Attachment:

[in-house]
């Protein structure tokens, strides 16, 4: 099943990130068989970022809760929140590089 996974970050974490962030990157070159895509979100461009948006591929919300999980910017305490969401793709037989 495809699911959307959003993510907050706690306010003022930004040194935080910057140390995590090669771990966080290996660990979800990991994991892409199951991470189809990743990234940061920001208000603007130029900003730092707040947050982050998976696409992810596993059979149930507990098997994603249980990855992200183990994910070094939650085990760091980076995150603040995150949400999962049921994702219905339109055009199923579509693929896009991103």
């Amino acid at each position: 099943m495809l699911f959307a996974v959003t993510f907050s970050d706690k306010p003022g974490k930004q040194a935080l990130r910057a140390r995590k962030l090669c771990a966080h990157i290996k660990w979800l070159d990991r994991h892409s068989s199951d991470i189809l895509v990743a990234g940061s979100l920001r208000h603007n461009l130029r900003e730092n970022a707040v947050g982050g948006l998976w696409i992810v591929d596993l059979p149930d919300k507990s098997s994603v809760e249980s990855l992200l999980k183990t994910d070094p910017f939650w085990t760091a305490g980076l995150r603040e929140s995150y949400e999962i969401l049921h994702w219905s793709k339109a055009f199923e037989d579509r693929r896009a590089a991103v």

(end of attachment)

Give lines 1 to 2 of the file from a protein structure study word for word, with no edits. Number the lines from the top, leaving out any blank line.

[in-house]
């Protein structure tokens, strides 16, 4: 099943990130068989970022809760929140590089 996974970050974490962030990157070159895509979100461009948006591929919300999980910017305490969401793709037989 495809699911959307959003993510907050706690306010003022930004040194935080910057140390995590090669771990966080290996660990979800990991994991892409199951991470189809990743990234940061920001208000603007130029900003730092707040947050982050998976696409992810596993059979149930507990098997994603249980990855992200183990994910070094939650085990760091980076995150603040995150949400999962049921994702219905339109055009199923579509693929896009991103």